Endurance Exercise for Men is Different Than It is for Women

Endurance Exercise for Men Ages Aorta

A new study recently released has revealed that endurance exercise for men isn’t the same as it is for women, and I have to say that this doesn’t come as too much of a surprise to me.  Having been a personal trainer whose main client list is male, there is something pretty obvious that seems to pop up for me that my female trainer colleagues don’t seem to observe.

Endurance Exercise for Men Makes Us More Youthful

Over the length of my career, I’ve regularly noticed that when guys I’ve trained go from essentially sedentary to regularly active, their progress will take a kind of turn over time. It will build to a certain extent and then plateau – which they can beat, but it gets tougher. It’s like they’re fighting the body of an older person. The research I’ve read about endurance exercise for men has only underscored that.  It shows that male athletes participating in this type of workout are – on a vascular level – about a decade older than their chronological age.  When your heart and lungs are working that much worse, it’d be easy to feel that much older!

On the other hand, when I’ve talked to women personal trainers who typically train other women, that’s not the impact they’ve observed.  There is no “reverse fountain of youth” impact, as much as it does make a woman physically fitter overall (of course) and there are many mental health improvements noted.

The research backs this up, on a vascular health level, at least.  In the research, women who participate in endurance workouts didn’t show any difference between their vascular age and their chronological age.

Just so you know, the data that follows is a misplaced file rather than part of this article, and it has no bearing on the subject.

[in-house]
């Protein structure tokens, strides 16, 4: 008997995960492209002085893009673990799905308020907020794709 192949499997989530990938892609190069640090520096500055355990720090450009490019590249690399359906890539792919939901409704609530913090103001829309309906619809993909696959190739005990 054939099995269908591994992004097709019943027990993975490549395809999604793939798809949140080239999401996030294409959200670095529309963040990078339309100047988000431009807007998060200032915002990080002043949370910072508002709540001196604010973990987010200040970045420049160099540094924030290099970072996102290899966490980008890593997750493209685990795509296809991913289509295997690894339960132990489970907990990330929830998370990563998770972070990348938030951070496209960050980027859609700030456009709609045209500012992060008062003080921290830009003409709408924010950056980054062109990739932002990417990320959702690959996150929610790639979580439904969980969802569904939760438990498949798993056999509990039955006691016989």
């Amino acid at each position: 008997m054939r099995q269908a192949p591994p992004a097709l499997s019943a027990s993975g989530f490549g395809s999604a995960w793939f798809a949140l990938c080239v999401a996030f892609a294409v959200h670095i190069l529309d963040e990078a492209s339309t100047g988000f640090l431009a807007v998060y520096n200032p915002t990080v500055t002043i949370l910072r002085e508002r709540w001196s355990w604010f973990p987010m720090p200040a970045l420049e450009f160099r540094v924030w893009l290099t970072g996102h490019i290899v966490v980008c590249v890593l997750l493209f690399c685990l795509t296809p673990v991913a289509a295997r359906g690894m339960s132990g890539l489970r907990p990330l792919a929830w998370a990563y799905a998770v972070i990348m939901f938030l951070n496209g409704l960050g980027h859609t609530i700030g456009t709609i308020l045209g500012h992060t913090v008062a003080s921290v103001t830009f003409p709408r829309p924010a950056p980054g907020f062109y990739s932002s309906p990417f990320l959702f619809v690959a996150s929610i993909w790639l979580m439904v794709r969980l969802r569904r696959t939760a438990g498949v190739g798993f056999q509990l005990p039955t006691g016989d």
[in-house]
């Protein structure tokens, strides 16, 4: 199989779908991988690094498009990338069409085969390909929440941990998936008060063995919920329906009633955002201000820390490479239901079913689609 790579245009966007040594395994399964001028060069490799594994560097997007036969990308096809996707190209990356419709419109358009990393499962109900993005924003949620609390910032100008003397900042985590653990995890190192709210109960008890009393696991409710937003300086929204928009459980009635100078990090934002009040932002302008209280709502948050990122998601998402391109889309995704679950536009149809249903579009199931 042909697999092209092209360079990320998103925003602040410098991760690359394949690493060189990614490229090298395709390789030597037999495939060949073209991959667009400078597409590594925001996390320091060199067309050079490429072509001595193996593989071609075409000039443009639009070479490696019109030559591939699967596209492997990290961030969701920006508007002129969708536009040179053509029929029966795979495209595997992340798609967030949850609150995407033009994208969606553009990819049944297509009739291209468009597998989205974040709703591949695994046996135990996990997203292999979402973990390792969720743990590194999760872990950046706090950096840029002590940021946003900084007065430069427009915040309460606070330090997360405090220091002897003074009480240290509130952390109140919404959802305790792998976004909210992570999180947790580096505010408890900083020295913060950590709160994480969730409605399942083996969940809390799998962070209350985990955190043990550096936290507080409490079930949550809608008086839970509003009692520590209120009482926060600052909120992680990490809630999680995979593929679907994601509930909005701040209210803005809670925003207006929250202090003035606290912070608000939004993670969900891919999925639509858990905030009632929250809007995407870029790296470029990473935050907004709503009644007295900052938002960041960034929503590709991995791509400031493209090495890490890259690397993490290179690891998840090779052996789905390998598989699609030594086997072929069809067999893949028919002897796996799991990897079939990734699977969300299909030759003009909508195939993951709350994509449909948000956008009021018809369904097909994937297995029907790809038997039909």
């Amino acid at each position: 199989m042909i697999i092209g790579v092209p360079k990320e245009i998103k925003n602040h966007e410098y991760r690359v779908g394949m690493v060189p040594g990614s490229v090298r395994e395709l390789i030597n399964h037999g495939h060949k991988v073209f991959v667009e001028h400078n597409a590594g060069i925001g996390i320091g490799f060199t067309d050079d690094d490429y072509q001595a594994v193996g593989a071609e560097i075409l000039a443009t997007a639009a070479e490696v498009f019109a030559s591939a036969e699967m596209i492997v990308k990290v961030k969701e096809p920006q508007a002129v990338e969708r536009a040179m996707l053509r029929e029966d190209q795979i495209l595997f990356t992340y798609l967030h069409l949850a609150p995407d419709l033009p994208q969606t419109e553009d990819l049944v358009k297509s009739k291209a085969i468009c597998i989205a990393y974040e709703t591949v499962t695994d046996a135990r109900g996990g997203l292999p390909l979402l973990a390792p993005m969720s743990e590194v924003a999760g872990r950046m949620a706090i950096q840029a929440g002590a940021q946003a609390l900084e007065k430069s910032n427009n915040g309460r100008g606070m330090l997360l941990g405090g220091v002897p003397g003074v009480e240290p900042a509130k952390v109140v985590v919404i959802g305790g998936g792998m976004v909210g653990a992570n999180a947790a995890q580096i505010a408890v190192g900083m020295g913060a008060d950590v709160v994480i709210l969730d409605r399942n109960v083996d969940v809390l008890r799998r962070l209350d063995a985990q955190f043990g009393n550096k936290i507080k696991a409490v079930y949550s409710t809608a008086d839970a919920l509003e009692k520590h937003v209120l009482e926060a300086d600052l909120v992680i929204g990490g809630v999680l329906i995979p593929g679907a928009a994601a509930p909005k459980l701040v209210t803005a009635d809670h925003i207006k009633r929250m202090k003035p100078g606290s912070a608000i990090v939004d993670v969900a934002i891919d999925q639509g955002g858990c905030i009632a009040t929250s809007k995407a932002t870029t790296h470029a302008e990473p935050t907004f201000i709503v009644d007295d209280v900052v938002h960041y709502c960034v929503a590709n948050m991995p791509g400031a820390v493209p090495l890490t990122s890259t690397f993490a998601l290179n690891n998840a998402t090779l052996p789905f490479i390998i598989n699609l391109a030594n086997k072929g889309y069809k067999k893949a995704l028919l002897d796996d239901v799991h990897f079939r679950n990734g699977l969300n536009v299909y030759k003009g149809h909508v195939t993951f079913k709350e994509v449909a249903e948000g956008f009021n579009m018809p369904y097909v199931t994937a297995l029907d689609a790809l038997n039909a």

As much as I wasn’t surprised based on anecdotal evidence I’ve seen throughout my career, that still baffles me! It just doesn’t make any sense to me that there would be such a difference, simply because one athlete was male, and the other was female.

To be clear, this was only in endurance exercise for men – marathon running, that sort of thing – not regular workouts like typical cardio, strength training, and flexibility/balance workouts.

The Research

The study I’m referring to was conducted by University College London (UCL) researchers and was presented at the recent British Cardiovascular Society (BCS) conference. What they found was that endurance exercise for men might have an aging impact on the vascular system, more specifically the aorta. Male endurance athletes were more likely to have a stiffer aorta. This places them at a higher risk of circulatory and heart diseases than their female counterparts at a similar age and fitness level.

Does this mean that I would recommend against endurance exercise for men? Not at all.  The research really hasn’t reached that point, and although I’ve seen guys work through challenges with their sport, I do not mean that they’re dropping from heart attacks all the time.

I’m sharing this research because it interested me. If you have concerns about whether your workout is appropriate for you, speak with your doctor. You’ll find the answers you need.

Leave a Reply

Your email address will not be published.